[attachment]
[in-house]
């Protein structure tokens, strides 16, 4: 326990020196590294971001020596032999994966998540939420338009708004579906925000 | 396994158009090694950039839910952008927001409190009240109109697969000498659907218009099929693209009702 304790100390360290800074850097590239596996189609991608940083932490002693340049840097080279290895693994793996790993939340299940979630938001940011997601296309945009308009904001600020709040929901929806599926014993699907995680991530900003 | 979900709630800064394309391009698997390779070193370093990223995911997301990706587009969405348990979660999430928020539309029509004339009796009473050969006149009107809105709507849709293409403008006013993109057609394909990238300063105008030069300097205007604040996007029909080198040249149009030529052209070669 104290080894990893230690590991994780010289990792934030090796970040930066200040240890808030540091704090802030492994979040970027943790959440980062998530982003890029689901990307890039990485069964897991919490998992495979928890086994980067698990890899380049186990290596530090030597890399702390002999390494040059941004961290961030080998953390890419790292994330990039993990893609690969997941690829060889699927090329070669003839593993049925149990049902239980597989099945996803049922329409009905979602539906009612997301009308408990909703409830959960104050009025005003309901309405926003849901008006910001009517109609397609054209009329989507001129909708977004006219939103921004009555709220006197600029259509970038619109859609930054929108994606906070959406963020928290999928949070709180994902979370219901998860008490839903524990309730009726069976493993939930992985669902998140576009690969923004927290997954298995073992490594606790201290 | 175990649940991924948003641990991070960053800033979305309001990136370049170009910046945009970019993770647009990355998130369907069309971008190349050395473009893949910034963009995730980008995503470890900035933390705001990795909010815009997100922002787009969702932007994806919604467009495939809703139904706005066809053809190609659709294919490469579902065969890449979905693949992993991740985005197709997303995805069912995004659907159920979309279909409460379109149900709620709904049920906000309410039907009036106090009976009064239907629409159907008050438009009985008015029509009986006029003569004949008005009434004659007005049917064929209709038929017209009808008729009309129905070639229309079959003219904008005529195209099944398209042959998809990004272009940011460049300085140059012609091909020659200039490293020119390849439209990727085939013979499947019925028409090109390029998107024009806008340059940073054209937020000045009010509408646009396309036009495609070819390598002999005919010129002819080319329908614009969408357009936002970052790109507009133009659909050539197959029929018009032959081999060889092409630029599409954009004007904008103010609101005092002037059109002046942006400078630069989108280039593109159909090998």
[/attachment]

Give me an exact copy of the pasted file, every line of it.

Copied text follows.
[in-house]
């Protein structure tokens, strides 16, 4: 326990020196590294971001020596032999994966998540939420338009708004579906925000 | 396994158009090694950039839910952008927001409190009240109109697969000498659907218009099929693209009702 304790100390360290800074850097590239596996189609991608940083932490002693340049840097080279290895693994793996790993939340299940979630938001940011997601296309945009308009904001600020709040929901929806599926014993699907995680991530900003 | 979900709630800064394309391009698997390779070193370093990223995911997301990706587009969405348990979660999430928020539309029509004339009796009473050969006149009107809105709507849709293409403008006013993109057609394909990238300063105008030069300097205007604040996007029909080198040249149009030529052209070669 104290080894990893230690590991994780010289990792934030090796970040930066200040240890808030540091704090802030492994979040970027943790959440980062998530982003890029689901990307890039990485069964897991919490998992495979928890086994980067698990890899380049186990290596530090030597890399702390002999390494040059941004961290961030080998953390890419790292994330990039993990893609690969997941690829060889699927090329070669003839593993049925149990049902239980597989099945996803049922329409009905979602539906009612997301009308408990909703409830959960104050009025005003309901309405926003849901008006910001009517109609397609054209009329989507001129909708977004006219939103921004009555709220006197600029259509970038619109859609930054929108994606906070959406963020928290999928949070709180994902979370219901998860008490839903524990309730009726069976493993939930992985669902998140576009690969923004927290997954298995073992490594606790201290 | 175990649940991924948003641990991070960053800033979305309001990136370049170009910046945009970019993770647009990355998130369907069309971008190349050395473009893949910034963009995730980008995503470890900035933390705001990795909010815009997100922002787009969702932007994806919604467009495939809703139904706005066809053809190609659709294919490469579902065969890449979905693949992993991740985005197709997303995805069912995004659907159920979309279909409460379109149900709620709904049920906000309410039907009036106090009976009064239907629409159907008050438009009985008015029509009986006029003569004949008005009434004659007005049917064929209709038929017209009808008729009309129905070639229309079959003219904008005529195209099944398209042959998809990004272009940011460049300085140059012609091909020659200039490293020119390849439209990727085939013979499947019925028409090109390029998107024009806008340059940073054209937020000045009010509408646009396309036009495609070819390598002999005919010129002819080319329908614009969408357009936002970052790109507009133009659909050539197959029929018009032959081999060889092409630029599409954009004007904008103010609101005092002037059109002046942006400078630069989108280039593109159909090998």